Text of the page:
Hybrid Law tracks laws concerning ownership of hybrid cats and dogs in the United States, and where possible other countries. Legislation is listed by state and may include county and city.



Title 27, Chapter 1-2 (75)"Wild animal" means any animal which is not wildlife and is not normally a domestic species in this state. This term specifically includes any hybrid or cross between any combination of a wild animal, wildlife, and a domestic animal. Offspring from all subsequent generations of such crosses or hybrids are wild animals.


(a) The following animals are considered to be inherently dangerous to human beings and are subject to the license or permit and insurance requirements provided for in subsection (f) of Code Section 27-5-4: (1) Class Mammalia: (A) Order Marsupialia: Family Macropodidae: Genus Macropus (Kangaroos) — All species; (B) Order Primates: (i) Family Pongidae (gibbons, orang-utan, chimpanzees, siamangs, and gorillas) — All species; (ii) Family Cercopithecidae: (I) Genus Macaca (macaques) — All species; (II) Genus Papio (mandrills, drills, and baboons) — All species; (III) Theropithecus gelada (Gelada baboon); (C) Order Carnivora: (i) Family Canidae: (I) Genus Canis (wolves, jackals, and dingos); all species; except that any person possessing hybrid crosses between wolves and domestic animals on July 1, 1994, shall have until July 1, 1995, to apply for a fee-exempt permit to possess these animals as pets; provided, however, that the said hybrid is sexually neutered; provided, further, that it shall be unlawful to transfer possession or ownership of said hybrid without prior written approval from the department. Liability insurance shall not be mandatory for wolf hybrids possessed under this fee-exempt permit

Code Section 27_5_5 of the Official Code of Georgia Annotated, relating to wild animals for which a license or permit is required, is amended by striking subparagraph (b)(1)(K) and inserting in lieu thereof the following:
"(K) Order Carnivora (weasels, ferrets, cats, bears, wolves, etc.) All species, except that a European ferret (Mustela putorius furo) or a domestic Bengal cat may be sold, purchased, exhibited, or held as a pet without a license or permit; provided, however, that the ferret owner can provide valid documentation that the ferret was sexually neutered prior to seven months of age and is vaccinated against rabies with a properly administered vaccine approved for use on ferrets by the United States Department of Agriculture; and provided further that as used in this subparagraph, the term 'domestic Bengal cat' shall include only the hybrid offspring of Asian leopard cats (felis bengalansis) which have been recognized by registration in a national cat fancy organization as the domestic breed of Bengal cat, provided such registration shall not include any animal less than four generations removed from an Asian leopard cat;".


 Further clarification regarding Bengals from the Georgia Department of Natural Resources:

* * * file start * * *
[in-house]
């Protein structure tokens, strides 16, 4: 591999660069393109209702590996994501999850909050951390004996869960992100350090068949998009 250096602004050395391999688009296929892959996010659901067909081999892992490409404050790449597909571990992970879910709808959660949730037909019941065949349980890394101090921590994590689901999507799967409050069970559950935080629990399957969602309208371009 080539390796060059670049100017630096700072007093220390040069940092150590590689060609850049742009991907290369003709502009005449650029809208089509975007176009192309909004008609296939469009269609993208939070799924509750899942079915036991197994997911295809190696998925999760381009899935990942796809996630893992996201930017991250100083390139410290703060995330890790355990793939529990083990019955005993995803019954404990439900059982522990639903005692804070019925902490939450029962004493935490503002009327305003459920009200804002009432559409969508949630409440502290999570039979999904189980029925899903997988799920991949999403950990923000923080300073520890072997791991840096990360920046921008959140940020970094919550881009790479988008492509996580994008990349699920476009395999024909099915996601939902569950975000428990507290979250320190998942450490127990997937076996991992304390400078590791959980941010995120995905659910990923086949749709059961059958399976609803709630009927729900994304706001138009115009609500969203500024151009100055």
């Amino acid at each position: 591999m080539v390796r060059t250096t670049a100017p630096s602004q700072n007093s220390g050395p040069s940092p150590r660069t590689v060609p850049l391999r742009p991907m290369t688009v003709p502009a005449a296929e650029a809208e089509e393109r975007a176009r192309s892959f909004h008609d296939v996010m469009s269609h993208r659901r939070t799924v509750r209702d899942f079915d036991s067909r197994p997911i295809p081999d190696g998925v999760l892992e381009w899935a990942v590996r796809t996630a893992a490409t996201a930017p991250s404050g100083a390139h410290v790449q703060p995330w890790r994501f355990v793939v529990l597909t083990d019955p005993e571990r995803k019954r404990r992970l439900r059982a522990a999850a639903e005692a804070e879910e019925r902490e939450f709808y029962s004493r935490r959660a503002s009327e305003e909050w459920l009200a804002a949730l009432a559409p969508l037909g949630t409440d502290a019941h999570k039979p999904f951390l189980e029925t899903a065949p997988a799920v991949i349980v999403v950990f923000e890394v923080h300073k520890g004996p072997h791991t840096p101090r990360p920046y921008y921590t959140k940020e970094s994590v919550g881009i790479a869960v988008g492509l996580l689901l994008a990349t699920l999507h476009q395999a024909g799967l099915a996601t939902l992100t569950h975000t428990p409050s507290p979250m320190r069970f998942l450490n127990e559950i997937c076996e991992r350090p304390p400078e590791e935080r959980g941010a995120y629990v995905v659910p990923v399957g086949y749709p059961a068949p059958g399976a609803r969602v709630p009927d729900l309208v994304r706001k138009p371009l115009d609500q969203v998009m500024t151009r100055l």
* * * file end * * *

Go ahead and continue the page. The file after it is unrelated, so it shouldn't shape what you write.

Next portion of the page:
Georgia Department of Natural Resources

 Game Management Policy Statement

  Policy No: B3                                    Effective Date: 07/01/05                                    Page 1 of 1

 Supercedes:                                       Revised:                                                                  Authority: Chief of Game

 Subject: Bengal Cats                                                                                                       Ref:


1. The purpose of this policy is to clarify license requirements for Bengal Cats.
2. The OCGA 27-1-2 defines wild animals as any non-domestic species not native to this state. This definition also states that any hybrid between any wild animal and any domestic animal shall be treated just as the wild animal from which it originated. The Department maintains a strict interpretation of this definition, which remains important to prevent abuse of the wild animal licensing requirements through selective domestic dilution.
3. The definition of wild animals is codified and therefore may not be amended by the Department; however, the Department is not charged with regulation or control of domestic animals. The Department will no longer regulate certain Bengal cats as wild animals and will make the determination that those animals adhering to the standards herein will not be subject to enforcement under the Code. Bengal Cats shall be considered a domestic breed if all the following conditions are met:

1) Animals are at least F4 crosses (four generations removed from Leopard Cats).
2) Animals are registered with a nationally recognized cat-fancier organizations as "Bengal cats".
3) Animal owners have proof of origin of animals.
4) Animals are permanently tatooed or microchipped with identifying information indicating the animal in question is the same as described in all required paperwork.
5) Animal's appearance must generally adhere to those recognized and described traits for the breed.
4. A wild animal license or permit is required for all Bengal cats that do not meet the five conditions above.


Disclaimer: Please check all local, city, county, township, homeowners' ordinances in your area first before acquiring any hybrid or exotic animals.

Laws, statutes, ordinances and regulations from all levels of government affect the ownership of exotic and hybrid animals. It is strongly recommended that county and city laws, and homeowners association rules be researched prior to buying or selling any hybrid animal.

This list was compiled using government websites, citizen and law enforcement reports, field sources and news reports. 

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